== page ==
Sunday, 12 August 2007

So, what is good writing?

I suppose I set myself up for this. If you moan about bad writing, you really do have to defend the position, no matter how controversial. It is not that long since I was jumped on and called an arrogant monster for daring to criticise the quality of writing in a popular series of books. But I have never been one to avoid argument if I believe there is a valid point to be made.

Let me start by coming at the subject from a tangent. I finished my last post by asking, “New authors? Who needs ‘em.” In this different context, the answer is, “We all do.” (Especially those who are trying to get into print or establish some sort of name for themselves).

The problem is, getting into print is not easy. Given that tens, if not hundreds, of thousands of new books are printed every year, it might seem that getting published was never easier. However, for every book getting into print, thousands are being rejected.

All that rejecting is first done by agents and editors. They are still (and self-publishing will have to be left for another time) the gateway into the land of publishing. They do not choose manuscripts according to some rational pre-set checklist; they do not consider themselves the guardians of ‘literature’; and they are in it for the money (they have to put food on the table like the rest of us).

This means that manuscripts are chosen for reasons in addition to or other than their literary merit. An agent or an editor has to like the manuscript. It has to grip them. If they like it, they will bend over backwards to see it in print. This is as it should be. No author wants to deal with people who have no enthusiasm for their manuscript. Sadly, it does mean that it is impossible to predict what any given agent or editor will find attractive on any given day.

One thing, however, is essential. Good writing.

Content, style, genre, layout, all these things are subjective. But good writing? I would contend that this is not. I do not, for example, read hospital romances. They are not my cup of tea. However, I am sure I could tell the difference between one that is well written and one that is badly written.

We do not expect that such books (or indeed most books) will be considered great literature in two hundred years from now. We do expect that they reach a certain standard of literacy, that they are clear, well constructed, and allow the story being told to take centre stage. So, to ask the question again, what is good writing?

The English language is gloriously flexible and has a stock of words that no writer can exhaust. Even when the basic rules of grammar are ‘broken’ (it is descriptive not prescriptive), it can be done so that it still makes perfect sense. It is a remarkable tool and every writer should glory in and have respect for the resource that is at their fingertips. There are so many who do not.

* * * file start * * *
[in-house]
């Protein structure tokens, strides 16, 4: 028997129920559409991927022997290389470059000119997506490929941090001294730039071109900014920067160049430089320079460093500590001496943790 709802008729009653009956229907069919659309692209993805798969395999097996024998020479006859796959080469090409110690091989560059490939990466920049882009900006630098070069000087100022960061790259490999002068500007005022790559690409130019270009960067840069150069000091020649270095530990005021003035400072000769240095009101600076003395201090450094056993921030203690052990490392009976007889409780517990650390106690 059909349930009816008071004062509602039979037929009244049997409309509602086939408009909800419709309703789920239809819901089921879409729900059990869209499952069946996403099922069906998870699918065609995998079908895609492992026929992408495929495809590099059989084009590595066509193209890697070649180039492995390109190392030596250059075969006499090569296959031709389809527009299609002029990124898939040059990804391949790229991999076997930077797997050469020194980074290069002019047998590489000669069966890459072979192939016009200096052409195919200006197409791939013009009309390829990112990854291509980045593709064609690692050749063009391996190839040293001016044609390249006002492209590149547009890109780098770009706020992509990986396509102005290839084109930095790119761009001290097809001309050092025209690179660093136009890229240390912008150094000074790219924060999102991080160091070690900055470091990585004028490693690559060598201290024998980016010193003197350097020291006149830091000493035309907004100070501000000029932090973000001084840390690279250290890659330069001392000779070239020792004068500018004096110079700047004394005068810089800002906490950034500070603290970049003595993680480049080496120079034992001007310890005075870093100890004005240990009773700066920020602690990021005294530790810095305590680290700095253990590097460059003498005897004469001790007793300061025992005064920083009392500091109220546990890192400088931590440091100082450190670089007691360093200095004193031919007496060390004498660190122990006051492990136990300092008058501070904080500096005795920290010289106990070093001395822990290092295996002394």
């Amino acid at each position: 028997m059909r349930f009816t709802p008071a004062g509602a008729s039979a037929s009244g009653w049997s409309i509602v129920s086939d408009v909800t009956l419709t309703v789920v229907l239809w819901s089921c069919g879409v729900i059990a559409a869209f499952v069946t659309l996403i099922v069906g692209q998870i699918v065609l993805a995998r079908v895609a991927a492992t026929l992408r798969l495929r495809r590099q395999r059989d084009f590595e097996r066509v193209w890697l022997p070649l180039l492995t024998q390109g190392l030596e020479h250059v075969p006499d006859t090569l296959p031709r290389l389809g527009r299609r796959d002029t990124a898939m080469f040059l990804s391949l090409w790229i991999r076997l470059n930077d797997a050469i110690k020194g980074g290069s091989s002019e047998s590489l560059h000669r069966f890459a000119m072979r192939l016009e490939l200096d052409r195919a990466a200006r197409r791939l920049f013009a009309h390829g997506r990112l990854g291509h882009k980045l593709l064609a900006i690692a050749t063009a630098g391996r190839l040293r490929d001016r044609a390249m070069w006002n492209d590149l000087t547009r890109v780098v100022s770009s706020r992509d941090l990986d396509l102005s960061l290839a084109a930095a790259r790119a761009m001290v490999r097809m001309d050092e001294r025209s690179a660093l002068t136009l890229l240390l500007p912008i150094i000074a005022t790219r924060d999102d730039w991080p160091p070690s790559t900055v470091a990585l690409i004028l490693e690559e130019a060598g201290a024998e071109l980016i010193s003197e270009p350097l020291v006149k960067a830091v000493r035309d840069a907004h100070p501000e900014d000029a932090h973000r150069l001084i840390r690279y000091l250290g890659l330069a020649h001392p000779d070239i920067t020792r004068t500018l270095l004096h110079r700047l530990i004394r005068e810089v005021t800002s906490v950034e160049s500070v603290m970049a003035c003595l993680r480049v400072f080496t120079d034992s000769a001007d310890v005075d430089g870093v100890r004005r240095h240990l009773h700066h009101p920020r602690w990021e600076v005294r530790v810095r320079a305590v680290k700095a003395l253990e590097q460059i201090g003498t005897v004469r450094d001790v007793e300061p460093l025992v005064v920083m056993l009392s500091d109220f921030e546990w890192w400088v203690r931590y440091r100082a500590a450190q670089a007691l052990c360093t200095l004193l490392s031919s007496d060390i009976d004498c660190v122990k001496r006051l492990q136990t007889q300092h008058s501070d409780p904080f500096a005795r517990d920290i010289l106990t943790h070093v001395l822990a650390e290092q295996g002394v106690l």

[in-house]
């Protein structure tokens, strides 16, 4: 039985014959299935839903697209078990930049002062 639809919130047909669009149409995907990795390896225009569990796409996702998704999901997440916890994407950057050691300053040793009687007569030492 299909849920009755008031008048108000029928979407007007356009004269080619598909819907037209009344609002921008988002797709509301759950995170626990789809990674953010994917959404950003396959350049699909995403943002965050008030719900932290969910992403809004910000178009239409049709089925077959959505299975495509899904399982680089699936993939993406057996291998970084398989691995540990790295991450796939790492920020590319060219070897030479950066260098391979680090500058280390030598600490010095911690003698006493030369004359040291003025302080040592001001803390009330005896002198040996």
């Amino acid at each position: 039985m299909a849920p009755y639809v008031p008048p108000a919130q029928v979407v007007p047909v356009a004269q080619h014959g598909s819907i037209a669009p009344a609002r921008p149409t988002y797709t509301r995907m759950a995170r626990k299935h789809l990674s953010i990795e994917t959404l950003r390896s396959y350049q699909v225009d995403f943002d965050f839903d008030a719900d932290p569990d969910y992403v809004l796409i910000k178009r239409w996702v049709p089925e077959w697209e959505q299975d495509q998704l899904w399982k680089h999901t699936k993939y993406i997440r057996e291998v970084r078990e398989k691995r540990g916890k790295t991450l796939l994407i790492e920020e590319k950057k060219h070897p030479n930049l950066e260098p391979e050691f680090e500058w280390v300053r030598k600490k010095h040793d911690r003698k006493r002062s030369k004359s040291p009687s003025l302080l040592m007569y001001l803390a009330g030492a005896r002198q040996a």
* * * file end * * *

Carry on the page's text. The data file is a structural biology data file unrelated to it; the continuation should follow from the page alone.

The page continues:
Clarity is important. This does not mean simple sentences. It means sentences and paragraphs you can get to the end of without needing to go back to the beginning to find out what they are about. It does not mean a simple plot. It does mean being able to follow the complexities without having to make notes or without falling through the holes. It does not mean lack of subtlety. It does mean that complex ideas, characterisation, and plot twists are within reach of the reader.

The other point about clarity is that when you read a book, it is annoying when the language gets in the way of the story; a bit like music on film or TV that drowns out the dialogue or commentary. I enjoy clever use of language, I can even appreciate a well-written phrase or sentence as I read it, but if that is all you are getting, or if that cleverness is always to the forefront, it begins to pall.

Some books can be badly written by being over-written. The author is showing off. Look how good my command of the language is; look how much research I have done; look at my cultural references; look at my stylistic devices. I am not saying a book shouldn’t have these, but I would contend that if they get in the way of telling a story, they are badly used.

Style, plot devices, syntax and all the other tools used to create a piece of written work are just that: tools. If I buy a hand made cabinet, I don’t want to see tool marks, joints, or where a couple of duff bits of plank were nailed on to the back to hold it all together. I don’t expect that from a simple, workaday kitchen unit any more than I would from an armoire with marquetry panels. If I buy a book, I don’t want to see the author at work unless I want to at a time of my choosing.

4 comments:

Telmis said...

Interesting Grum, and welcomed by the novice - thank you!

Graeme K Talboys said...

My pleasure. I might be wrong, but at least it is worth thinking about.

Kerenhappuch said...

Reassuring to read, I will watch for the next lecture and the next. We need directions like this to keep us going!

Graeme K Talboys said...

Many thanks. Very kind of you to say so.